Race Report – Beach Blast Olympic Tri

The day after the Nashvegas Olympic Tri I drove to Florida with my family for a week of fun in the sun. Naturally, I went to www.trifind.com to see if there were any races near where we were staying. Lo and behold! I came across the Beach Blast Triathlon near Port St. Joe. I had several reasons for wanting to do it: I’d never raced back-to-back weekends; never done an open water ocean swim; this would only be my 3rd tri, so I needed the race experience; and, what the heck, it’s freakin’ fun!

I grabbed a banana and a Clif Bar and left our condo at 5ish for a 7:00 start. I arrived at around 6:00 and went through the usual packet pick-up/body marking/transition set-up routine (I say usual like I’ve done it a ton – this was only my 3rd tri!). We then headed down to the beach, where the water was glassy and the air temp high-70s at the start. There was a blind man tethered to his partner/leader who started first. The Olympic race started 5 minutes later. The course was two-loops totaling only 0.7mi instead of the usual 0.9mi. Encouraged by the previous weeks’ swim, I positioned myself at the front for the running start. The horn blew, and we were off!

The swim felt great. The extra buoyancy from the saltwater was most welcome. For whatever reason my stroke felt great. I wasn’t trying to force the speed, just trying to keep it comfortable and smooth, strong on the pull but relaxed and moderate on the stroke rate. The pack thinned out pretty quickly and I could see by the first turn that I was with or close to the leaders – shocking! There were enough people close to me to get my competitive juices flowing and pull out a few harder efforts to pass them. This went fine until near the end of the first lap, when I came up on someone’s heels and moved to pass him. As I came alongside and edged in front, my hand hit something in the water – we were nowhere near a turn buoy…what was this rope doing here? And then I realized, I was “that guy” – you know, the guy who swims over the top of the blind dude and his tether in a triathlon! I looked up and said “Sorry man!” to which he hilariously (and graciously) responded, “It’s okay, I’m blind!”

As I exited the water, I asked a nearby volunteer how many people were in front. “Just a few,” was the response I got. I knew I was near the front, so I was pretty stoked. Turns out I had the 6th fastest swim split at 22:26! Observe, however, that that’s still reeeally slow at almost 2:00/100m (remember the shorter 0.7mi course). The fastest guy was about 1:48/100m. I ran the 1 or 2 tenths of a mile to the transition area and had a less than stellar T1 of 1:34.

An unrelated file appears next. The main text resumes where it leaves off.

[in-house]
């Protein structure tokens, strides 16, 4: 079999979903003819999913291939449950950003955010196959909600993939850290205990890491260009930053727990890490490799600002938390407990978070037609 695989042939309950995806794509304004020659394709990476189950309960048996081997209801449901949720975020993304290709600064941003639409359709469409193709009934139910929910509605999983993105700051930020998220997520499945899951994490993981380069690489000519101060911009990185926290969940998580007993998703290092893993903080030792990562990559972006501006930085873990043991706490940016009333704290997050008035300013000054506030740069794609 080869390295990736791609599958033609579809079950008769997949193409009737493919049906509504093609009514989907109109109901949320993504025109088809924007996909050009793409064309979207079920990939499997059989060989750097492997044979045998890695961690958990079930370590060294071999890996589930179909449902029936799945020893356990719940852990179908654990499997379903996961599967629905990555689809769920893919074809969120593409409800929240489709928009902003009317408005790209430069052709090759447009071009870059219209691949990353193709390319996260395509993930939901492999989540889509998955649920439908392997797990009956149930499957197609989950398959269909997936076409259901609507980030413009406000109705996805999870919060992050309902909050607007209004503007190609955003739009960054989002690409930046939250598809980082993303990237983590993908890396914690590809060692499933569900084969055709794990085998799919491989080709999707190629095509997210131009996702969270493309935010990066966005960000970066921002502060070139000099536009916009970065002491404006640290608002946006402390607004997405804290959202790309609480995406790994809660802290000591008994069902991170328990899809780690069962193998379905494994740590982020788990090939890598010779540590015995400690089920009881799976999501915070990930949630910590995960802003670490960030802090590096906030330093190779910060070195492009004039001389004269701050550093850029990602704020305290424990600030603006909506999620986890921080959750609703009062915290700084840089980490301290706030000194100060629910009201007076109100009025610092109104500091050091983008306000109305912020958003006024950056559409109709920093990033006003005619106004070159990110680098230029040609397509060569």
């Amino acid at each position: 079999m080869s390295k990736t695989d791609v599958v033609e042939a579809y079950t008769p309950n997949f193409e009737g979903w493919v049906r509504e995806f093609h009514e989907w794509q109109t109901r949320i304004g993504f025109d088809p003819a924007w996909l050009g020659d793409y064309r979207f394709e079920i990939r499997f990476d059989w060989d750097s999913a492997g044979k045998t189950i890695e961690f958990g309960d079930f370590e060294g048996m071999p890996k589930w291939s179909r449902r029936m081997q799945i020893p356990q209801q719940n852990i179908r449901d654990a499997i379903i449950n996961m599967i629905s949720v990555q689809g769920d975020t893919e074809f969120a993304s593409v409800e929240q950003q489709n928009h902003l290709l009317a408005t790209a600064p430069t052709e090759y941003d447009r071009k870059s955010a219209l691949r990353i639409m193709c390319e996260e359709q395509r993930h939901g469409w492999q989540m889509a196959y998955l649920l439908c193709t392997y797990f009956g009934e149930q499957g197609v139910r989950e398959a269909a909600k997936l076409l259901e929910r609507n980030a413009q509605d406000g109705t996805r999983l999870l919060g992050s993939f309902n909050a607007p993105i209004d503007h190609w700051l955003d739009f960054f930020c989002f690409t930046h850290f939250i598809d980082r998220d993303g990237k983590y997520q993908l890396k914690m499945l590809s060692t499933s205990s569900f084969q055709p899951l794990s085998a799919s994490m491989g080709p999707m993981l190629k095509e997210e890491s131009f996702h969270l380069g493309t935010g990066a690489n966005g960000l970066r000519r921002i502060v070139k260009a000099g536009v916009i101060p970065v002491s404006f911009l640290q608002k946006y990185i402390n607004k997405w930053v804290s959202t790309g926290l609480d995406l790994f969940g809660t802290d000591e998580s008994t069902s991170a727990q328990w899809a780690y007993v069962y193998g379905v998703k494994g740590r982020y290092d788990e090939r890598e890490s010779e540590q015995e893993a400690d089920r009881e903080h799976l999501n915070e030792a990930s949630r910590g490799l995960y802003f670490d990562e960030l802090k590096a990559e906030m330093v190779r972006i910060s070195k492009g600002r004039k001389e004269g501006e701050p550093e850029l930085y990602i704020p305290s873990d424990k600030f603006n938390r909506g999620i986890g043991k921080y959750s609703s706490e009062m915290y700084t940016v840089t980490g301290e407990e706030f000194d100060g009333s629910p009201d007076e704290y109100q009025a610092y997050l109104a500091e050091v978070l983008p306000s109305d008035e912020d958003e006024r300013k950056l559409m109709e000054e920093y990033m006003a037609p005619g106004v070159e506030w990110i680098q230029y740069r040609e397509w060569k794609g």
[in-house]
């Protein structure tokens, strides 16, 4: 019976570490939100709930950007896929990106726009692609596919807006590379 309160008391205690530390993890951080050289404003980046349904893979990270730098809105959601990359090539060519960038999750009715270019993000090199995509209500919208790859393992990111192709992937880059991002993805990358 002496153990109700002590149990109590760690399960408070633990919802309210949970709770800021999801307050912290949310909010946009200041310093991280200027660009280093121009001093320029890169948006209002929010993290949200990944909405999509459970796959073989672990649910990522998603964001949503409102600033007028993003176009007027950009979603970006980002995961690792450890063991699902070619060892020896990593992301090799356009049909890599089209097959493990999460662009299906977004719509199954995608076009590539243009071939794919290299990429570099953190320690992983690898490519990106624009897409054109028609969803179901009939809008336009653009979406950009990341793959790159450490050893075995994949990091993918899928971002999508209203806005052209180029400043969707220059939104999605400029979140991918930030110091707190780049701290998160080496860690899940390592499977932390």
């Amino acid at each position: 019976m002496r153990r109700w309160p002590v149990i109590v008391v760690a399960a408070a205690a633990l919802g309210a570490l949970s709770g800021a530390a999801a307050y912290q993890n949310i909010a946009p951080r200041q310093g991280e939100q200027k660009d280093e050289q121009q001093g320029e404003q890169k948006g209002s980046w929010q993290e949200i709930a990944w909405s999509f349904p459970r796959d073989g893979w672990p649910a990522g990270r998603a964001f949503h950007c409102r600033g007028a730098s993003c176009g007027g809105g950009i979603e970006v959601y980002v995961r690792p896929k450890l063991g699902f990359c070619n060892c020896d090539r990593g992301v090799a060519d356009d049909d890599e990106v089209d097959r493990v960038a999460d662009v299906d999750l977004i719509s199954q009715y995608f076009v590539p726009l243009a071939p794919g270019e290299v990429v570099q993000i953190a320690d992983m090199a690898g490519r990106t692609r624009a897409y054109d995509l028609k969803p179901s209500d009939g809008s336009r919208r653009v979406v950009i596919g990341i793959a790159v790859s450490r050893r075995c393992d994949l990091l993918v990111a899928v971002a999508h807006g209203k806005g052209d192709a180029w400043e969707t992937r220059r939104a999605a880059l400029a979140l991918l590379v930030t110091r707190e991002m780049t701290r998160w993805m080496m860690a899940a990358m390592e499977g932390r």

Out on the bike, I had made the decision ahead of time to take it pretty easy and go by my heart rate monitor. The previous week I had just busted it, trying to pass everyone I saw, and I paid for it on the run. This week I kept my HR in a range. I got passed a fair amount, which was not easy to sit back and watch. The course was super flat, so, of course, I used that as an excuse to increase my HR range a little. My bike split was the slowest among the top ten overall finishers by a long shot. At 1:09:25, I was 22nd on the bike, while the rest of the top 10 overall finishers each had top 10 bike splits. I was fine with this, figuring it’s all part of experimenting and learning how to race tris.

Again I had a slow (1:14) T2, but got onto the run course feeling noticeably fresher than I had the prior week. I picked off my first runners in the first quarter mile and spent the rest of the run reeling them in. By this time it was in the 80s and quite humid, but I still felt fine and doused my head at each aid station. The nice thing about an out and back course is that you know where you stand. On the bike, I knew I was top 10 out of T1, and I could keep track of how many people passed me. Nearing the turn around, it’s easy to count back from the leader to figure out exactly where you stand. Same thing on the run. So, as I continued to run people down, I knew I moved in to top 10 somewhere around 1/3 or 1/2 of the way through. I’m not gonna lie – it’s just downright fun to pick people off, and it’s hard not to stand tall and put a little more oomph and confidence in your step when you pass them – I don’t care if you’re passing for 1st place or 200th place.

I ended up crossing the line in 2:15:25 with a run split of 40:48 – again, an under-performing run, but better than last week. This was good enough for 6th overall and 2nd in my AG, so I was fairly pleased. The competition wasn’t super stiff, as I already intimated talking about swim splits above. As further evidence of that, my run split was good enough for the 4th fastest, so not a ton of run speed among participants. All in all, though, it was a fun race, well run, and another notch in my belt towards becoming a triathlete!

Here’s a picture of me with my trusty steed post-race. I think the chest hair is hurting my aero- and hydrodynamics:)



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